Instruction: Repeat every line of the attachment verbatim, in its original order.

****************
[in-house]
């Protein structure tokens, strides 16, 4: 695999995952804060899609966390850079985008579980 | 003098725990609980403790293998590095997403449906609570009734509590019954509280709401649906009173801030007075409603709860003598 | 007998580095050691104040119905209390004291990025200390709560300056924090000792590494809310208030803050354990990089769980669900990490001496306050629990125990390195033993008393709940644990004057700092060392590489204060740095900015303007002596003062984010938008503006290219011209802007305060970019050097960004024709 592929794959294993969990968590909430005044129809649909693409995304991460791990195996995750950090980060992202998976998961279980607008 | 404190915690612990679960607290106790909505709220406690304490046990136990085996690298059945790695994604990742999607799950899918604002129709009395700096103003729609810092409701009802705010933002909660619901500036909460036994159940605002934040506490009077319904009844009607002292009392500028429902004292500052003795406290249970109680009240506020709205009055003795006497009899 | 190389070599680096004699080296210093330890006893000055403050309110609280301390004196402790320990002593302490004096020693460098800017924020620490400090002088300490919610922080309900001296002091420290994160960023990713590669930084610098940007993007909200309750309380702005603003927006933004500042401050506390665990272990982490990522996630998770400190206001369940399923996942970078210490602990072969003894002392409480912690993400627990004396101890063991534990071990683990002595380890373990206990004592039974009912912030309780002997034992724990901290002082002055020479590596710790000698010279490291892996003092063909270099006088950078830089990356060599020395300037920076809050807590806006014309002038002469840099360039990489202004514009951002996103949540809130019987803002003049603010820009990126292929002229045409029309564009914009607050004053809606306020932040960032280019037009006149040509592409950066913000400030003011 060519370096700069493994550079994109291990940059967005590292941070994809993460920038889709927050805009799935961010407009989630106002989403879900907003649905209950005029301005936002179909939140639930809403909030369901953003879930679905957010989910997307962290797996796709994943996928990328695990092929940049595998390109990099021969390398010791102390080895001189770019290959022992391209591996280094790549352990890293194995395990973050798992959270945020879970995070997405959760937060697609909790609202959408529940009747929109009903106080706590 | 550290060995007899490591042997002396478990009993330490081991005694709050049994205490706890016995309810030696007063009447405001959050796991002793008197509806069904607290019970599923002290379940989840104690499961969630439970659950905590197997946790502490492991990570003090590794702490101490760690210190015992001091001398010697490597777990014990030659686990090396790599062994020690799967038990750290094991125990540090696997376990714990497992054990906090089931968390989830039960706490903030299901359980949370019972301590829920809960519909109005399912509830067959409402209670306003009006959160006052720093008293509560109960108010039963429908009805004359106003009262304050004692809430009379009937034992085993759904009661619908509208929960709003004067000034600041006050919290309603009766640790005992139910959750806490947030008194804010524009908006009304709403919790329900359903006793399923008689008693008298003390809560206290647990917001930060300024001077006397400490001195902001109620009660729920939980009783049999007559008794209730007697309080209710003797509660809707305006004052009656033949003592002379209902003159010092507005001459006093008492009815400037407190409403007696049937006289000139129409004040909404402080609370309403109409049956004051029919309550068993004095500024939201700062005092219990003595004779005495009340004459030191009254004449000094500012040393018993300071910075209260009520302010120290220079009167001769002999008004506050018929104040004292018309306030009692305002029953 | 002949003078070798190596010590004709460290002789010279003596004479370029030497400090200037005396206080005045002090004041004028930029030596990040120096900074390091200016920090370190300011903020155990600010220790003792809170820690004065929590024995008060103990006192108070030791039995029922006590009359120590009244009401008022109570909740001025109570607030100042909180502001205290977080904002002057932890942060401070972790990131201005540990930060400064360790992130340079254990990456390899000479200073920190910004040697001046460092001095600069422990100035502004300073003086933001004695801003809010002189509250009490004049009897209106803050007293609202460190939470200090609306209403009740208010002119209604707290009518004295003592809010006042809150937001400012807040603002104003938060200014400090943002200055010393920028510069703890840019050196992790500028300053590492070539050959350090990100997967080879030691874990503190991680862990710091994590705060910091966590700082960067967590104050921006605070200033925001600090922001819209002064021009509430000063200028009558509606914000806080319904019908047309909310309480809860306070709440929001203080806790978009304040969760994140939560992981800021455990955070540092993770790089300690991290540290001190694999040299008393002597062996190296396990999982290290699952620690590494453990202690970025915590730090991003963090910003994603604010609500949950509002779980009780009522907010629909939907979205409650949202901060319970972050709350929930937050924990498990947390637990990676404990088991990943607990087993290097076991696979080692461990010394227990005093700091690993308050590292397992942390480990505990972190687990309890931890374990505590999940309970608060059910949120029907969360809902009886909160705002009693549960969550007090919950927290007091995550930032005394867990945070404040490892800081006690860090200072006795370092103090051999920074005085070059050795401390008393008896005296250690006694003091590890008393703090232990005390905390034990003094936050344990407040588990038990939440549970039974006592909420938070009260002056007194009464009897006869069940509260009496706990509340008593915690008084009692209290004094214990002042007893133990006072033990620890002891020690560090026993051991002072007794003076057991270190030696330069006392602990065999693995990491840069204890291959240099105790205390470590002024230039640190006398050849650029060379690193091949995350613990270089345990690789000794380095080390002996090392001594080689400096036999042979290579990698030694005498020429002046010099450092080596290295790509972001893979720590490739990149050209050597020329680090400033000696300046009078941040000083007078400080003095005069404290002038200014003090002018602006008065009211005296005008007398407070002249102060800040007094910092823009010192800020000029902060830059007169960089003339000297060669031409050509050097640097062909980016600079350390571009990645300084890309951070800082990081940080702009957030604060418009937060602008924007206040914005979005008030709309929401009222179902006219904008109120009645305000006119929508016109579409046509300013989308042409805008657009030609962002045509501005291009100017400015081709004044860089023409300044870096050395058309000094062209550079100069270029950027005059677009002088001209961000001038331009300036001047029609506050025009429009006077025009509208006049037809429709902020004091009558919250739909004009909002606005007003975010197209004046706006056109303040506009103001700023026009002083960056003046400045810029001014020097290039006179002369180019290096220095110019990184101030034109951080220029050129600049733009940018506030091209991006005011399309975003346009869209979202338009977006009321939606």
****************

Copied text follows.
[in-house]
């Protein structure tokens, strides 16, 4: 695999995952804060899609966390850079985008579980 | 003098725990609980403790293998590095997403449906609570009734509590019954509280709401649906009173801030007075409603709860003598 | 007998580095050691104040119905209390004291990025200390709560300056924090000792590494809310208030803050354990990089769980669900990490001496306050629990125990390195033993008393709940644990004057700092060392590489204060740095900015303007002596003062984010938008503006290219011209802007305060970019050097960004024709 592929794959294993969990968590909430005044129809649909693409995304991460791990195996995750950090980060992202998976998961279980607008 | 404190915690612990679960607290106790909505709220406690304490046990136990085996690298059945790695994604990742999607799950899918604002129709009395700096103003729609810092409701009802705010933002909660619901500036909460036994159940605002934040506490009077319904009844009607002292009392500028429902004292500052003795406290249970109680009240506020709205009055003795006497009899 | 190389070599680096004699080296210093330890006893000055403050309110609280301390004196402790320990002593302490004096020693460098800017924020620490400090002088300490919610922080309900001296002091420290994160960023990713590669930084610098940007993007909200309750309380702005603003927006933004500042401050506390665990272990982490990522996630998770400190206001369940399923996942970078210490602990072969003894002392409480912690993400627990004396101890063991534990071990683990002595380890373990206990004592039974009912912030309780002997034992724990901290002082002055020479590596710790000698010279490291892996003092063909270099006088950078830089990356060599020395300037920076809050807590806006014309002038002469840099360039990489202004514009951002996103949540809130019987803002003049603010820009990126292929002229045409029309564009914009607050004053809606306020932040960032280019037009006149040509592409950066913000400030003011 060519370096700069493994550079994109291990940059967005590292941070994809993460920038889709927050805009799935961010407009989630106002989403879900907003649905209950005029301005936002179909939140639930809403909030369901953003879930679905957010989910997307962290797996796709994943996928990328695990092929940049595998390109990099021969390398010791102390080895001189770019290959022992391209591996280094790549352990890293194995395990973050798992959270945020879970995070997405959760937060697609909790609202959408529940009747929109009903106080706590 | 550290060995007899490591042997002396478990009993330490081991005694709050049994205490706890016995309810030696007063009447405001959050796991002793008197509806069904607290019970599923002290379940989840104690499961969630439970659950905590197997946790502490492991990570003090590794702490101490760690210190015992001091001398010697490597777990014990030659686990090396790599062994020690799967038990750290094991125990540090696997376990714990497992054990906090089931968390989830039960706490903030299901359980949370019972301590829920809960519909109005399912509830067959409402209670306003009006959160006052720093008293509560109960108010039963429908009805004359106003009262304050004692809430009379009937034992085993759904009661619908509208929960709003004067000034600041006050919290309603009766640790005992139910959750806490947030008194804010524009908006009304709403919790329900359903006793399923008689008693008298003390809560206290647990917001930060300024001077006397400490001195902001109620009660729920939980009783049999007559008794209730007697309080209710003797509660809707305006004052009656033949003592002379209902003159010092507005001459006093008492009815400037407190409403007696049937006289000139129409004040909404402080609370309403109409049956004051029919309550068993004095500024939201700062005092219990003595004779005495009340004459030191009254004449000094500012040393018993300071910075209260009520302010120290220079009167001769002999008004506050018929104040004292018309306030009692305002029953 | 002949003078070798190596010590004709460290002789010279003596004479370029030497400090200037005396206080005045002090004041004028930029030596990040120096900074390091200016920090370190300011903020155990600010220790003792809170820690004065929590024995008060103990006192108070030791039995029922006590009359120590009244009401008022109570909740001025109570607030100042909180502001205290977080904002002057932890942060401070972790990131201005540990930060400064360790992130340079254990990456390899000479200073920190910004040697001046460092001095600069422990100035502004300073003086933001004695801003809010002189509250009490004049009897209106803050007293609202460190939470200090609306209403009740208010002119209604707290009518004295003592809010006042809150937001400012807040603002104003938060200014400090943002200055010393920028510069703890840019050196992790500028300053590492070539050959350090990100997967080879030691874990503190991680862990710091994590705060910091966590700082960067967590104050921006605070200033925001600090922001819209002064021009509430000063200028009558509606914000806080319904019908047309909310309480809860306070709440929001203080806790978009304040969760994140939560992981800021455990955070540092993770790089300690991290540290001190694999040299008393002597062996190296396990999982290290699952620690590494453990202690970025915590730090991003963090910003994603604010609500949950509002779980009780009522907010629909939907979205409650949202901060319970972050709350929930937050924990498990947390637990990676404990088991990943607990087993290097076991696979080692461990010394227990005093700091690993308050590292397992942390480990505990972190687990309890931890374990505590999940309970608060059910949120029907969360809902009886909160705002009693549960969550007090919950927290007091995550930032005394867990945070404040490892800081006690860090200072006795370092103090051999920074005085070059050795401390008393008896005296250690006694003091590890008393703090232990005390905390034990003094936050344990407040588990038990939440549970039974006592909420938070009260002056007194009464009897006869069940509260009496706990509340008593915690008084009692209290004094214990002042007893133990006072033990620890002891020690560090026993051991002072007794003076057991270190030696330069006392602990065999693995990491840069204890291959240099105790205390470590002024230039640190006398050849650029060379690193091949995350613990270089345990690789000794380095080390002996090392001594080689400096036999042979290579990698030694005498020429002046010099450092080596290295790509972001893979720590490739990149050209050597020329680090400033000696300046009078941040000083007078400080003095005069404290002038200014003090002018602006008065009211005296005008007398407070002249102060800040007094910092823009010192800020000029902060830059007169960089003339000297060669031409050509050097640097062909980016600079350390571009990645300084890309951070800082990081940080702009957030604060418009937060602008924007206040914005979005008030709309929401009222179902006219904008109120009645305000006119929508016109579409046509300013989308042409805008657009030609962002045509501005291009100017400015081709004044860089023409300044870096050395058309000094062209550079100069270029950027005059677009002088001209961000001038331009300036001047029609506050025009429009006077025009509208006049037809429709902020004091009558919250739909004009909002606005007003975010197209004046706006056109303040506009103001700023026009002083960056003046400045810029001014020097290039006179002369180019290096220095110019990184101030034109951080220029050129600049733009940018506030091209991006005011399309975003346009869209979202338009977006009321939606």